It’s all fun and games… until someone gets evicted. Having a new home can be a great reason to up your social game or host band practice, but as the fun amps up, so can the noise. And when you’re renting, that can mean that – legally – your landlord can kick you to the curb. Yikes! Should you be worried? Protect yourself and find out if your landlord can evict you for noise complaints before you push send on that happy hour text.
Read the Fine Print
Eviction is the legal act of forcibly removing tenants from their rented homes, primarily because of a lease violation. If you’re like most people, in your move-in-excitement, you signed your lease quickly without memorizing the details. Pull it back up. Comb over the violations section. Next to the pet requirements and other prohibited conduct, there is often an outline of noise expectations. Take a mental note of the wording and know that there is probably terminology along the lines of “you must not behave in a loud or disturbing manner.”
Now, take a deep breathe and know that your landlord won’t show up tomorrow and demand an expulsion. If your noise conduct is outside the realm of acceptable for your building, you will get a written notice from your landlord or building manager. While the actual timeline and process are different depending on your state, to evict a tenant, a landlord must file an eviction notice with the courts to make it legal.
Everyday Noise is A-Okay
If your noise falls under the category “everyday sounds,” don’t sweat it! In the United States, tenants cannot be evicted for normal household noise. In 1943, a judge in New York ruled, “Apartment-house living in a metropolitan area is attended with certain well-known inconveniences and discomforts. The peace and quiet of a rural estate or the sylvan silence of a mountain lodge cannot be expected in a multiple dwelling.” This means crank up that vacuum (during the day), enjoy that record and invite those friends over for a 5 o’clock cocktail.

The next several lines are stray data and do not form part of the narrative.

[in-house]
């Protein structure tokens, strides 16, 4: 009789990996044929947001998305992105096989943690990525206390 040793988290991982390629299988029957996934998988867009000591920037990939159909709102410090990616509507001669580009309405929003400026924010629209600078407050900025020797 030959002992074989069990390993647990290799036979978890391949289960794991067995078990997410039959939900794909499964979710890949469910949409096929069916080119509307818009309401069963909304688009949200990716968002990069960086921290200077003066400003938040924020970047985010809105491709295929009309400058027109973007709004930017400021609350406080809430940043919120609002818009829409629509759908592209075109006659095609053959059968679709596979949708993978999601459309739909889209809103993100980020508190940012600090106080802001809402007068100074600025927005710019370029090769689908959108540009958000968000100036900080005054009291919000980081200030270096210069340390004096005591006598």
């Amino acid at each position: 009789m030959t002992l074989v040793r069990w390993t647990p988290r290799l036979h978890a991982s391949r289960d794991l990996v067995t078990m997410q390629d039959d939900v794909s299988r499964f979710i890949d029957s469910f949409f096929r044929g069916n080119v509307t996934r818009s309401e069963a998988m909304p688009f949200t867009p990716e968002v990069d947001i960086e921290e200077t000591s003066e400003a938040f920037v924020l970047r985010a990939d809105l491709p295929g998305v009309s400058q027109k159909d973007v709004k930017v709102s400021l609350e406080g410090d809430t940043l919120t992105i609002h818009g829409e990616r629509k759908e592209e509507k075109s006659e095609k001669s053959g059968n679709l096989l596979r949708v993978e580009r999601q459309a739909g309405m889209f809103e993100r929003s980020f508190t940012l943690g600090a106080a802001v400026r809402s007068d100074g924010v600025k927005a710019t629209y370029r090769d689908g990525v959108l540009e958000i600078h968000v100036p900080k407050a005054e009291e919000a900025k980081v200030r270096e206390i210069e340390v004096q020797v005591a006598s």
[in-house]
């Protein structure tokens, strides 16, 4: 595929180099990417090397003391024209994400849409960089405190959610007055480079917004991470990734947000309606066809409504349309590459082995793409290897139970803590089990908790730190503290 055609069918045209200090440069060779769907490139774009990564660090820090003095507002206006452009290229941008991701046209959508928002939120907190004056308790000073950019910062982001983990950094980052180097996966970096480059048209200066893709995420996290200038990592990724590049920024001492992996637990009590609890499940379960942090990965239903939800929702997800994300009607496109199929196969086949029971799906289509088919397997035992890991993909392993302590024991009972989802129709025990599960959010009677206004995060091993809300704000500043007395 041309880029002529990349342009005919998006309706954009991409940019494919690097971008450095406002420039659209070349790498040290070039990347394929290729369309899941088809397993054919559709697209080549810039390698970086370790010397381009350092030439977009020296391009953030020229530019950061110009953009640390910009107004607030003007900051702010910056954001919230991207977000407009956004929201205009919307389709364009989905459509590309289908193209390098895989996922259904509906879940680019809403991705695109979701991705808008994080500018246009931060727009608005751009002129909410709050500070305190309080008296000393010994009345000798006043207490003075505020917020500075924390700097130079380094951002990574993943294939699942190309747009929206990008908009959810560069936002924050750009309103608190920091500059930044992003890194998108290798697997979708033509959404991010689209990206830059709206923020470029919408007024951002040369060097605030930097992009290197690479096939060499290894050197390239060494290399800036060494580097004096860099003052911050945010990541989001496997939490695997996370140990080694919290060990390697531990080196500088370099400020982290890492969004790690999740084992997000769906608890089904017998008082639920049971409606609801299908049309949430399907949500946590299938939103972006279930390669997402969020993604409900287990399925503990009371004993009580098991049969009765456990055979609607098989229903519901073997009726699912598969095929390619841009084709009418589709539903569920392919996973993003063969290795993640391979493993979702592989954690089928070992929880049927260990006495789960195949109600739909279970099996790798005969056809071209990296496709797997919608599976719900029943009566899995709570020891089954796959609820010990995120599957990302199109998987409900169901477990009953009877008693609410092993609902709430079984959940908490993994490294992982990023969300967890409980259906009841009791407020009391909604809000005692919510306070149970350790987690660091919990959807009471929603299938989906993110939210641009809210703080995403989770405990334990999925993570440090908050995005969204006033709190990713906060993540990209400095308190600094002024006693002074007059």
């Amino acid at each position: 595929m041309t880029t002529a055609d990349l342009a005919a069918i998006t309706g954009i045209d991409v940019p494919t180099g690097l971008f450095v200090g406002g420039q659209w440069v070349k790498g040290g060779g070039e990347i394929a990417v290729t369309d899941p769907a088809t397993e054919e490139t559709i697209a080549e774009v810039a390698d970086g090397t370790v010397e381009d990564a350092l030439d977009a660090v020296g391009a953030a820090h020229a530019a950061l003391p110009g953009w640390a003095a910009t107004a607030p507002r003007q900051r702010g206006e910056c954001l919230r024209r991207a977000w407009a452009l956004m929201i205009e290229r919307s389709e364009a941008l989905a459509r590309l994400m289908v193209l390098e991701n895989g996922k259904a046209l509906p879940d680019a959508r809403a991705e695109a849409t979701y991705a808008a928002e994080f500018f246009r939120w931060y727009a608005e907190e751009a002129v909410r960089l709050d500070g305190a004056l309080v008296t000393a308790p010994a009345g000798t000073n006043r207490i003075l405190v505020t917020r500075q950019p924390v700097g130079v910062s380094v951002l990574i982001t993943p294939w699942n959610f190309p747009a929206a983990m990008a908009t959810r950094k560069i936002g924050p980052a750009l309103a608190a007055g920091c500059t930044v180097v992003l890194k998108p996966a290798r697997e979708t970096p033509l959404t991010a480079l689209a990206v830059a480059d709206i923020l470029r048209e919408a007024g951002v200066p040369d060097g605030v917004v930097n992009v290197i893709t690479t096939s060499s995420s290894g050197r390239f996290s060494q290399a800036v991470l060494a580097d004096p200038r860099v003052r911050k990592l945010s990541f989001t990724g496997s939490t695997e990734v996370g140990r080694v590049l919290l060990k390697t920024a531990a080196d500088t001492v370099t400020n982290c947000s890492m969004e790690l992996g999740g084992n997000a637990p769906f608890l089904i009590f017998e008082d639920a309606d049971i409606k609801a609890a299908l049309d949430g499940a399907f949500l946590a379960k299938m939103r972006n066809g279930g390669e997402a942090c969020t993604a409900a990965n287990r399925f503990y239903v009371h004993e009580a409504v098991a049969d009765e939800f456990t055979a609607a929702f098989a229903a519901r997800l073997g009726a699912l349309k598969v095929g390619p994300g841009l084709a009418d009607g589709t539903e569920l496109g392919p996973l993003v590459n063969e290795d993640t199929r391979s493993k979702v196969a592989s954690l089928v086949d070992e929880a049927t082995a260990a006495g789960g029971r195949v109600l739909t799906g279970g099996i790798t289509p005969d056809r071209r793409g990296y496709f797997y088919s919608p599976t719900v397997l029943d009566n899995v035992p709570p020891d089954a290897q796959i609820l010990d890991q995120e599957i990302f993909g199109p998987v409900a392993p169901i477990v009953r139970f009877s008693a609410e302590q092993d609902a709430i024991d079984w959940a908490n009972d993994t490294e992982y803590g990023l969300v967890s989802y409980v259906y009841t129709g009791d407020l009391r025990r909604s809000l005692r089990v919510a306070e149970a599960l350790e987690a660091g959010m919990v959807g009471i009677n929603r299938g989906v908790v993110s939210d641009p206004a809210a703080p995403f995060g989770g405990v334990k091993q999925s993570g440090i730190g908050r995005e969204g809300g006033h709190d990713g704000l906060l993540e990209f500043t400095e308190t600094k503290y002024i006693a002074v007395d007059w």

If, however, your noise is more along the lines of screaming matches and slammed doors, you may have an issue to remedy. These behaviors and other similar situations are appropriate reasons for neighbor complaints and may put you on the path for eviction.
Check the Clock
During the day, most noises are alright. But when the sun sets, know that societal expectations change. If you frequently host parties late into the night or bang on the drums at 2 A.M., your neighbors have a reasonable complaint against you. And if your landlord receives enough complaints from unhappy tenants about your behavior, you could be staring into the face of an eviction notice. Be considerate and realize that your neighbors are as entitled to their shut-eye as you are your social life. A good rule of thumb is to not be super loud during hours when the general population is asleep.
Fact: Kids Make Noise
If your number one noise concern is your children, or if you’ve received complaints from the woman next door about your crying baby, know that you have rights. Courts have specifically ruled that you cannot be evicted over the sound of your kids running around the apartment or your baby crying for nourishment in the middle of the night.
If you’re the one suffering from a noisy neighbor, remember that a tenant cannot evict another tenant. Only a landlord has that power. Instead, make an apartment noise complaint the right way. And know that a lot of apartment-living angst can be cured through communication. Before banging on doors and losing your cool on a neighbor, check out these tips on dealing with noisy neighbors for good.
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